Do Gubernatorial Endorsements Work?
Hillary Clinton's fading presidential hopes hinge, to a large extent, on the abilities of two governors. In Ohio, she has the help of Ted Strickland. ...
Hillary Clinton's fading presidential hopes hinge, to a large extent, on the abilities of two governors. In Ohio, she has the help of Ted Strickland. If she survives Ohio and Texas, the next big test will be Pennsylvania, where Ed Rendell is backing her.
But do gubernatorial endorsements actually help presidential candidates? This year's primaries and caucuses suggest the answer is no -- or at least not usually.
So far, thirty governors have endorsed prior to their party's vote. In ten of those cases, the state hasn't vote yet. Out of the other twenty, twelve times the governor backed the candidate that ended up winning. You can see the full list below (endorsements that occurred after the primary or caucus aren't included).
Sixty percent might sound likely a pretty good record. Both parties had competitive multi-candidate fields for quite a while, so even 50% success wouldn't be horrible. On closer inspection, however, the results are less impressive.
In Michigan, for example, the absence of either Barack Obama or John Edwards from the ballot had more to do with Clinton's victory than the backing of Gov. Jennifer Granholm. Three other wins came in states where the endorsed candidate had a home-state advantage (Obama in Illinois and Clinton in Arkansas and New York).
Those victories suggest a larger problem in determining whether endorsements matter. Endorsers always like to pick winners. Governors enjoy political benefits from choosing the victorious candidate, from good press to future campaign help to presidential appointments.
So, endorsements often reflect who is going to win a state, more so than they influence the outcome. When Washington Gov. Christine Gregoire endorsed Obama a day before her state's caucuses, for example, that struck me as a confirmation, rather than a cause, of Obama's victory.
Gubernatorial endorsements may be swaying voters at the margins, but other factors are clearly more important. Obama does best in caucus states, states with large numbers of black voters and states with lots of wealthy, well-educated voters.
He won Maryland easily because of the demographics, in spite of Gov. Martin O'Malley's endorsement of Clinton. Obama lost Arizona because Democratic voters there weren't as good of a fit for him, even though Gov. Janet Napolitano supported him.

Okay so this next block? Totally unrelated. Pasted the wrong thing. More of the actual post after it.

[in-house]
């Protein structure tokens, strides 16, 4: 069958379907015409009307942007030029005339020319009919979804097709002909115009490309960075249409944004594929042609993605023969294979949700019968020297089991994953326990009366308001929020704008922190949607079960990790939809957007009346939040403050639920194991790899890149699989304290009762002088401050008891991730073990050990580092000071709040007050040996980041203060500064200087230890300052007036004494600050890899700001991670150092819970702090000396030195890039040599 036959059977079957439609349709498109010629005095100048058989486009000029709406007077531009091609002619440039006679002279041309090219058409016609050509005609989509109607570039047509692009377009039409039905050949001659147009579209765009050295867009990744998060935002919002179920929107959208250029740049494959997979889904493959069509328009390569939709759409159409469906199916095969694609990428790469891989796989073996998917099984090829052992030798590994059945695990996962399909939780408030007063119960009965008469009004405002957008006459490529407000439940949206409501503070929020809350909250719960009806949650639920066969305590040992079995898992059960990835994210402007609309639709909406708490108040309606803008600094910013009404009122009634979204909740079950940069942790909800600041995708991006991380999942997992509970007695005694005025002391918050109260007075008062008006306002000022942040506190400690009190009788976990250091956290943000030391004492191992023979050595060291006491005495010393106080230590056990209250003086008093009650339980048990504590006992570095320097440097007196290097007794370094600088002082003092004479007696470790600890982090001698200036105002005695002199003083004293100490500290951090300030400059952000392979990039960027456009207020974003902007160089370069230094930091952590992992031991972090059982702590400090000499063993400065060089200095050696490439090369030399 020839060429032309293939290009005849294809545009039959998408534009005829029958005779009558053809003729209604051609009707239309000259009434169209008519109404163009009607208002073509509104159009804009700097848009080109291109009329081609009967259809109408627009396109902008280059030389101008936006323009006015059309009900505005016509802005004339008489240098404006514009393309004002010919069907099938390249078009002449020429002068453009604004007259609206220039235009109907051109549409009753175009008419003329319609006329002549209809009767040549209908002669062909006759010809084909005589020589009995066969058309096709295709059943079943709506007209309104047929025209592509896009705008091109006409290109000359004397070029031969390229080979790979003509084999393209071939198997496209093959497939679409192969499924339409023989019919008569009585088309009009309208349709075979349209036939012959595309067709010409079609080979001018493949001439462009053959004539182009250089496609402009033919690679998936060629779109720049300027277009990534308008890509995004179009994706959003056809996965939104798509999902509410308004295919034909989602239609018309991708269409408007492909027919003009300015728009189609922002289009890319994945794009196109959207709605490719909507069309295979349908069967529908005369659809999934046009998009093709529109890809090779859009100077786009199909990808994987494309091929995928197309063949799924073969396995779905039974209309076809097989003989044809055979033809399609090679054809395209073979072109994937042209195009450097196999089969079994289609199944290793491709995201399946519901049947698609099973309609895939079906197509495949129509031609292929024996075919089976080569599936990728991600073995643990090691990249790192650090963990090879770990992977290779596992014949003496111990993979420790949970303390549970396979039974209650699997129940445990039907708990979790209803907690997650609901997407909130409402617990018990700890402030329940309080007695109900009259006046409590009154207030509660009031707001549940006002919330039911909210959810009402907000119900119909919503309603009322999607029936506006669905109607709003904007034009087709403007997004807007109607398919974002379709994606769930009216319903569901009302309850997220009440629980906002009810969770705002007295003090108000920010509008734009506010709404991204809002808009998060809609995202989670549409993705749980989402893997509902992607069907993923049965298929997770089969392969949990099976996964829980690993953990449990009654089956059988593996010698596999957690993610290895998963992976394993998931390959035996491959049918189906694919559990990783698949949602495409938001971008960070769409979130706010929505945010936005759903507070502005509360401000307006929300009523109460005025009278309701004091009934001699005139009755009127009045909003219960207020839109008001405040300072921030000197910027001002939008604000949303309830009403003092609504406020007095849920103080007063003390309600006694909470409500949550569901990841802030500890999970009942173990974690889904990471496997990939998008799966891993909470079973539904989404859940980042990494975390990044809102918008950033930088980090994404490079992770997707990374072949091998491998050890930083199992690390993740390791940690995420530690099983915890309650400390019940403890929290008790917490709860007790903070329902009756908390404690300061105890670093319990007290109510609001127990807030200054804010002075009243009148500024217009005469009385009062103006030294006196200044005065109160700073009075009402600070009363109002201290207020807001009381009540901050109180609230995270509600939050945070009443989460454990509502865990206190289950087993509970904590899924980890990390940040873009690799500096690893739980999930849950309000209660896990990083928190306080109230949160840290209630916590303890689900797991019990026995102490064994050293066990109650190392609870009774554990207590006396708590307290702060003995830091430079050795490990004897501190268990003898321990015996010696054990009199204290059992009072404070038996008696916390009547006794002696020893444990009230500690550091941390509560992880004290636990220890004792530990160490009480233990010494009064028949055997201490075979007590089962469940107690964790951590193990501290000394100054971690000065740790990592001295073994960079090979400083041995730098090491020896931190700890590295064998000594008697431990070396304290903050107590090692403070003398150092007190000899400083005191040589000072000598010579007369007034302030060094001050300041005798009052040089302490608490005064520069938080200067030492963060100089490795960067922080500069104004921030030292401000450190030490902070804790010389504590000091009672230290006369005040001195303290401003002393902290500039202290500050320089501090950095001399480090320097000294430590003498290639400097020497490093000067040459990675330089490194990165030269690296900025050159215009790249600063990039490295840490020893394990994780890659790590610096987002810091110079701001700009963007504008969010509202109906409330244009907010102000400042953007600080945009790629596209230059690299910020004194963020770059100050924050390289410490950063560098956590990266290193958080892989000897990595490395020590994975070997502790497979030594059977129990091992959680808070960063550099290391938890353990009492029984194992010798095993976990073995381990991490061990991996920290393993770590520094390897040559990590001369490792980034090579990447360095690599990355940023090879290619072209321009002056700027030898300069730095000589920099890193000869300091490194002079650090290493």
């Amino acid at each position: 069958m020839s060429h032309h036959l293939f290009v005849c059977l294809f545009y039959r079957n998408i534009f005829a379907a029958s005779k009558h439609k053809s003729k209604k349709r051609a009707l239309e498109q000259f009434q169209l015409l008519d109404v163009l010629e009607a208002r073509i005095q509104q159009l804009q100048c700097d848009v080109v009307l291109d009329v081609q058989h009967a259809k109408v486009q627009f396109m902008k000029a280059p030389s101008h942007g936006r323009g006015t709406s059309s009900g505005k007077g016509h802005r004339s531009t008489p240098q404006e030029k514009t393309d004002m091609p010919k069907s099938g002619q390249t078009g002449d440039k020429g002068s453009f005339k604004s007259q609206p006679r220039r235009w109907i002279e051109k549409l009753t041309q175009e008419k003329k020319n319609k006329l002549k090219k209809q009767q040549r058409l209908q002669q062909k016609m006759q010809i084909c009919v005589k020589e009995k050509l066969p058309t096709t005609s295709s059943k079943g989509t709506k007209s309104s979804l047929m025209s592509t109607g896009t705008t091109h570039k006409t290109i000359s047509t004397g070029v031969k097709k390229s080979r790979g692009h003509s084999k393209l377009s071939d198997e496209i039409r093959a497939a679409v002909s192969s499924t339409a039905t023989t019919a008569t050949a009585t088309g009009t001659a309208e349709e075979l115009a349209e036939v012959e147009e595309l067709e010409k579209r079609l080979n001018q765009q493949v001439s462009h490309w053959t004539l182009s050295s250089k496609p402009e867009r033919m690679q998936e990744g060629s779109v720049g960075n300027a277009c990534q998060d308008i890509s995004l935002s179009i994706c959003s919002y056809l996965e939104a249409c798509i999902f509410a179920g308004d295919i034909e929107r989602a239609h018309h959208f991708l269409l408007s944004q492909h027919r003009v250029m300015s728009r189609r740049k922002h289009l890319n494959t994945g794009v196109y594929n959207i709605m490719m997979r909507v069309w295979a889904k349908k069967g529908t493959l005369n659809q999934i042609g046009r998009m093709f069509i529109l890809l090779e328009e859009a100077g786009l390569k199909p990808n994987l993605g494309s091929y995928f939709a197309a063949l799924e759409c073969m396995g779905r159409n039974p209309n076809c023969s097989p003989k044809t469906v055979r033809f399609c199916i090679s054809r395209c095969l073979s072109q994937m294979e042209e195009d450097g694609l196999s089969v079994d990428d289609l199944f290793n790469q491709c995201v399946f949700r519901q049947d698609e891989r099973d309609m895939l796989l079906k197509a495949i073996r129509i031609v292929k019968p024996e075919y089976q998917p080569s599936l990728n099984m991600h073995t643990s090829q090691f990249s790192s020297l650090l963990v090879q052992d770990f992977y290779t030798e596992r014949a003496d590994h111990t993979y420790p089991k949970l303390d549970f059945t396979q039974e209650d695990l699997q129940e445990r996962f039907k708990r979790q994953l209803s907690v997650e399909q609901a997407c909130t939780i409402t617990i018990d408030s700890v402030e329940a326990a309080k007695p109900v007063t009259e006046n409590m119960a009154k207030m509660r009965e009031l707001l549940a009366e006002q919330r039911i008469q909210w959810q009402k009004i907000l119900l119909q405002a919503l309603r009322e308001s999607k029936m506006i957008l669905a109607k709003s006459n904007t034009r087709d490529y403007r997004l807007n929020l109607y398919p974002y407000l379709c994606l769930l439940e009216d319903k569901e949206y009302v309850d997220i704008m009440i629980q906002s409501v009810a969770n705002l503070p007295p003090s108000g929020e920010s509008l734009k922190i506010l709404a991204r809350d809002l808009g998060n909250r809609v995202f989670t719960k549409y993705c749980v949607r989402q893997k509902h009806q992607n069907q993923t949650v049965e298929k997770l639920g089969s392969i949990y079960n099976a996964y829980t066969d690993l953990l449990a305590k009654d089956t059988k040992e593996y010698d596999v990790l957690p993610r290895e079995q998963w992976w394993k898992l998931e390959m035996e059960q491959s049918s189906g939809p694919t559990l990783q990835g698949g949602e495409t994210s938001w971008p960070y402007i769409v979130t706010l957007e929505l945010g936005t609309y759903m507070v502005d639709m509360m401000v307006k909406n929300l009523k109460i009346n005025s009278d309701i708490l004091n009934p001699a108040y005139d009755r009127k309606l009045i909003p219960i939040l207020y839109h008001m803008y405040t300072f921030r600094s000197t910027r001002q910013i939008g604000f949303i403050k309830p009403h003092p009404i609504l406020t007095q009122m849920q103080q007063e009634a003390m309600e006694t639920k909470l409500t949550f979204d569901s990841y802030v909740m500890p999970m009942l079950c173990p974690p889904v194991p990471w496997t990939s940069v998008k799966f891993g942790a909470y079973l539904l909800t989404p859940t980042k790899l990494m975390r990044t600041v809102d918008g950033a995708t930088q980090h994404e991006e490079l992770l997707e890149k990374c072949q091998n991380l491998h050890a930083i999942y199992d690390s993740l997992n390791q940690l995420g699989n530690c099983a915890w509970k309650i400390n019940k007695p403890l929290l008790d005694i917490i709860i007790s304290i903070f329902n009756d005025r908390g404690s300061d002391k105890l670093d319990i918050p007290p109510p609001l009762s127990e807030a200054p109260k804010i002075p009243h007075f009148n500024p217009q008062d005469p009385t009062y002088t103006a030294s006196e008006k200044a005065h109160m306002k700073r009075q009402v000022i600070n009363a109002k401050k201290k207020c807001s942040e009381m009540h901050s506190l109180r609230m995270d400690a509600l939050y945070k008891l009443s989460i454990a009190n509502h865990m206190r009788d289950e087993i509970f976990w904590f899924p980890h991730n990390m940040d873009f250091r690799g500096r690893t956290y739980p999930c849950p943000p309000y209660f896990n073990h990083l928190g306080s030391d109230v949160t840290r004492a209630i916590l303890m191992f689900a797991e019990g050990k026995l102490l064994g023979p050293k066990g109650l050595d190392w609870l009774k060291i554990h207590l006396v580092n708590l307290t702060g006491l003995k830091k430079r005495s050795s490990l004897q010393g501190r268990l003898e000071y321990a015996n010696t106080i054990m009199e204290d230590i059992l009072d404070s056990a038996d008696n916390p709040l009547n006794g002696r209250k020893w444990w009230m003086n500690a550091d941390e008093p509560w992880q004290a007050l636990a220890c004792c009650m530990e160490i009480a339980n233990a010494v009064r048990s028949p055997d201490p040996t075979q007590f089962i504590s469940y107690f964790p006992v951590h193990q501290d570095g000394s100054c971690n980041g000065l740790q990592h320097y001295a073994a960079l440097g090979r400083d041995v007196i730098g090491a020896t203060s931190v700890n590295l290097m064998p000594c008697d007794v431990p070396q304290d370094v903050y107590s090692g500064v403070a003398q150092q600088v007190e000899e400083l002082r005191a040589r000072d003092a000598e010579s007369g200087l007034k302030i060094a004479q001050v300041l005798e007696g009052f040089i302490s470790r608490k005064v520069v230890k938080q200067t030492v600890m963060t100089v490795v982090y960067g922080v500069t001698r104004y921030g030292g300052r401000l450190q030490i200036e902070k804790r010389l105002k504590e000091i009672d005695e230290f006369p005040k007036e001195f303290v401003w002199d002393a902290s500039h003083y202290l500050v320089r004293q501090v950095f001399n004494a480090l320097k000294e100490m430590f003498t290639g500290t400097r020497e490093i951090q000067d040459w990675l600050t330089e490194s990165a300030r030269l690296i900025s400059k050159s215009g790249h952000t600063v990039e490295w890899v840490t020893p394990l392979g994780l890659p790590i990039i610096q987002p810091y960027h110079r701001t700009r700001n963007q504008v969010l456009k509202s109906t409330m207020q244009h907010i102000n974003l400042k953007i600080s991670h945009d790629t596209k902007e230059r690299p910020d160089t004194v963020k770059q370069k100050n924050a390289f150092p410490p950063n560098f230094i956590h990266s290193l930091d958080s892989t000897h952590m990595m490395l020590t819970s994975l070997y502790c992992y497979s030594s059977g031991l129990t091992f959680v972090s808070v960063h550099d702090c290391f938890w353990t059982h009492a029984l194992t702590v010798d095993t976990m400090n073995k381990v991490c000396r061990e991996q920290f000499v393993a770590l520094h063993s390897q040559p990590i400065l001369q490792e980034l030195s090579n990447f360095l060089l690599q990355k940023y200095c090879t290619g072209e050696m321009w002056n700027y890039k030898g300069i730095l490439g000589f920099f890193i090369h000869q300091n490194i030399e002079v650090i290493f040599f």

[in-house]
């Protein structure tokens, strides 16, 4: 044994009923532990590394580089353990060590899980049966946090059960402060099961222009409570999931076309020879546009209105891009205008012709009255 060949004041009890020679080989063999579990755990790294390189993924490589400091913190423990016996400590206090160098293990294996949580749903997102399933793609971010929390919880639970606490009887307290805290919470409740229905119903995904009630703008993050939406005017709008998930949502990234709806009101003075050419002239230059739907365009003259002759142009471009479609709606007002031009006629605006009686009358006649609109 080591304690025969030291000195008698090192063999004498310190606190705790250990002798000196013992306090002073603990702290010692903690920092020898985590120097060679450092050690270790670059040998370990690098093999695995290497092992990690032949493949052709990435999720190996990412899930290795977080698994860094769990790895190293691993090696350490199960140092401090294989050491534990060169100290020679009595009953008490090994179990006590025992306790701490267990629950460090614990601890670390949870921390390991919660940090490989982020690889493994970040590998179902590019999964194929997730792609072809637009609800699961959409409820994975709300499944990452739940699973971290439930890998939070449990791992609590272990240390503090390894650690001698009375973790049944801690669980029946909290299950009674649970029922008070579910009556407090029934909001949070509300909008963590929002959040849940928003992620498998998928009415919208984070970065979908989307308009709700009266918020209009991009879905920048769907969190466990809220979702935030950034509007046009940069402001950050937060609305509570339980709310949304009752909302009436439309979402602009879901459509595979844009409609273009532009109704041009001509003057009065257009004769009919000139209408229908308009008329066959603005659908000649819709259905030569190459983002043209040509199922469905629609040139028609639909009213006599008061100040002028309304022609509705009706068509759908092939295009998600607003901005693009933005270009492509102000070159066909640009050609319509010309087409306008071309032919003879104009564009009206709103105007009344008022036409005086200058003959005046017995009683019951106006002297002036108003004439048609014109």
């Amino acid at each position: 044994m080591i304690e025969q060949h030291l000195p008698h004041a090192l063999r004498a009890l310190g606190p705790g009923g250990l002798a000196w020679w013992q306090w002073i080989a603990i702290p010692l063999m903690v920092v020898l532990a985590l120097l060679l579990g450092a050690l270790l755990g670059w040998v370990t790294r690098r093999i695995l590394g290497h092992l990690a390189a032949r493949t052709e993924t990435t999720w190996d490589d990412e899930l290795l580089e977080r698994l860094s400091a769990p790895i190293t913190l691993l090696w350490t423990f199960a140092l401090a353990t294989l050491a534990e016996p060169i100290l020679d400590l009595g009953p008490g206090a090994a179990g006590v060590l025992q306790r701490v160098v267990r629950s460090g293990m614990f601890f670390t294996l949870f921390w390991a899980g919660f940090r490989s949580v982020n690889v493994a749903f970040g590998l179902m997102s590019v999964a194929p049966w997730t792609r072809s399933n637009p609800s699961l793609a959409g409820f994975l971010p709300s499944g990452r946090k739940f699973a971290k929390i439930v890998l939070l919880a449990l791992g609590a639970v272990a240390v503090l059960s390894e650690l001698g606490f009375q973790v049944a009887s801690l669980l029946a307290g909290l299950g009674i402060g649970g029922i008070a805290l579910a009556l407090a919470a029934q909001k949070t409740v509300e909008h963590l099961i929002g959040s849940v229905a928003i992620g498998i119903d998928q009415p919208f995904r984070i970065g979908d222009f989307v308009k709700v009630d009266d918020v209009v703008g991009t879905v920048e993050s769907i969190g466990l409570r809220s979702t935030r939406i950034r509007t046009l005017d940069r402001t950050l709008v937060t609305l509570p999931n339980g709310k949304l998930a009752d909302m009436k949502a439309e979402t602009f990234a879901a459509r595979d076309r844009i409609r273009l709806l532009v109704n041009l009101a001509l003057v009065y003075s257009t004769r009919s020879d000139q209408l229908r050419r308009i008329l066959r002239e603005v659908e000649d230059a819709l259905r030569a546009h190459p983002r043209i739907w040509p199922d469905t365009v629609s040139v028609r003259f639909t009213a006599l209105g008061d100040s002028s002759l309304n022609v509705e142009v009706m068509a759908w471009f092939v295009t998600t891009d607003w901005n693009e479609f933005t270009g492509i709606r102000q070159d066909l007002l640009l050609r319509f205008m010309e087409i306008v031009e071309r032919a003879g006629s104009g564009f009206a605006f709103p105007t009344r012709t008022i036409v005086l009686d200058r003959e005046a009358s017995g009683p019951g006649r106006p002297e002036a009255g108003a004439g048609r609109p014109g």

If you're searching for endorsements that might have made a difference, there are a couple of prominent ones on the Republican side. Florida Gov. Charlie Crist threw his support behind McCain at the least moment, helping McCain secure a narrow win. Ditto for Schwarzenegger and McCain in California.
But there also have been prominent flops on the Republican side. Missouri Gov. Matt Blunt endorsed Romney, who finished third in the Show-Me State. The least effective endorsement to date? Utah Gov. Jon Huntsman Jr. backed McCain, only to see the Arizona senator lose to Romney 90%-5% in his home state.
Huntsman's loyalty could still be rewarded with a spot on the ticket with McCain. If that happens, we'll know of one endorsement that worked beyond any doubt.
State Governor Endorsed Success Alabama Bob Riley None NA Alaska Sarah Palin None NA Arizona Janet Napolitano Obama No Arkansas Mike Beebe Clinton Yes California Arnold Schwarzenegger McCain Yes Colorado Bill Ritter None NA Connecticut Jodi Rell McCain Yes Delaware Ruth Ann Minner Clinton No Florida Charlie Crist McCain Yes Georgia Sonny Perdue None NA Hawaii Linda Lingle None yet NA Idaho Butch Otter None yet NA Illinois Rod Blagojevich Obama Yes Indiana Mitch Daniels McCain TBD Iowa Chet Culver None NA Kansas Kathleen Sebelius Obama Yes Kentucky Steve Beshear None yet NA Louisiana Bobby Jindal None NA Maine John Baldacci Clinton No Maryland Martin O'Malley Clinton No Massachusetts Deval Patrick Obama No Michigan Jennifer Granholm Clinton Yes Minnesota Tim Pawlenty McCain No Mississippi Haley Barbour None yet NA Missouri Matt Blunt Romney No Montana Brian Schweitzer None yet NA Nebraska Dave Heineman Romney TBD Nevada Jim Gibbons None NA New Hampshire John Lynch None NA New Jersey Jon Corzine Clinton Yes New Mexico Bill Richardson None NA New York Eliot Spitzer Clinton Yes North Carolina Mike Easley Edwards TBD North Dakota John Hoeven None NA Ohio Ted Strickland Clinton TBD Oklahoma Brad Henry None NA Oregon Ted Kulongoski Clinton TBD Pennsylvania Ed Rendell Clinton TBD Rhode Island Don Carcieri Romney, then McCain TBD South Carolina Mark Sanford None NA South Dakota Mike Rounds Huckabee TBD Tennessee Phil Bredesen None NA Texas Rick Perry Giuliani, then McCain TBD Utah Jon Huntsman McCain No Vermont Jim Douglas McCain TBD Virginia Tim Kaine Obama Yes Washington Christine Gregoire Obama Yes West Virginia Joe Manchin None yet NA Wisconsin Jim Doyle Obama Yes Wyoming Dave Freudenthal None yet NA
Join the Discussion
After you comment, click Post. You can enter an anonymous Display Name or connect to a social profile.
Michigan Gov. Rick Snyder Is in Trouble (But May Win Anyway)1 day ago
Why 1 Insurer Controls the Fate of Obamacare Fate in 2 States1 hour ago
What Predictive Policing Can, and Can't, Do to Prevent Crime3 hours ago
States Unsure How to Address Domestic Violence Among Ethnic Minorities4 hours ago
Railroad Tax Fight Lands on Supreme Court Docket5 hours ago
Atlantic City's Casino Problem5 hours ago